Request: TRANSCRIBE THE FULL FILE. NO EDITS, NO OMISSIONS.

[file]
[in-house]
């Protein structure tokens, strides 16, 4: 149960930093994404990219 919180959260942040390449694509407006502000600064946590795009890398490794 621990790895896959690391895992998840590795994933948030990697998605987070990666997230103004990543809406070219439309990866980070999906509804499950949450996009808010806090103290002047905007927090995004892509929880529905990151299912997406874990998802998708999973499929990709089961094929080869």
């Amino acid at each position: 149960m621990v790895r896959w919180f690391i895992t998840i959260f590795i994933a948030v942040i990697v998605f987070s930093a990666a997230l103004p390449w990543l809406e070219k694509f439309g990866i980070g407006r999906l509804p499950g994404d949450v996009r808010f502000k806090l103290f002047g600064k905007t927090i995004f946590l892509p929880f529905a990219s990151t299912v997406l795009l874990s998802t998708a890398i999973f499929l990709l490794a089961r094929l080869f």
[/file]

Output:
[in-house]
């Protein structure tokens, strides 16, 4: 149960930093994404990219 919180959260942040390449694509407006502000600064946590795009890398490794 621990790895896959690391895992998840590795994933948030990697998605987070990666997230103004990543809406070219439309990866980070999906509804499950949450996009808010806090103290002047905007927090995004892509929880529905990151299912997406874990998802998708999973499929990709089961094929080869």
């Amino acid at each position: 149960m621990v790895r896959w919180f690391i895992t998840i959260f590795i994933a948030v942040i990697v998605f987070s930093a990666a997230l103004p390449w990543l809406e070219k694509f439309g990866i980070g407006r999906l509804p499950g994404d949450v996009r808010f502000k806090l103290f002047g600064k905007t927090i995004f946590l892509p929880f529905a990219s990151t299912v997406l795009l874990s998802t998708a890398i999973f499929l990709l490794a089961r094929l080869f």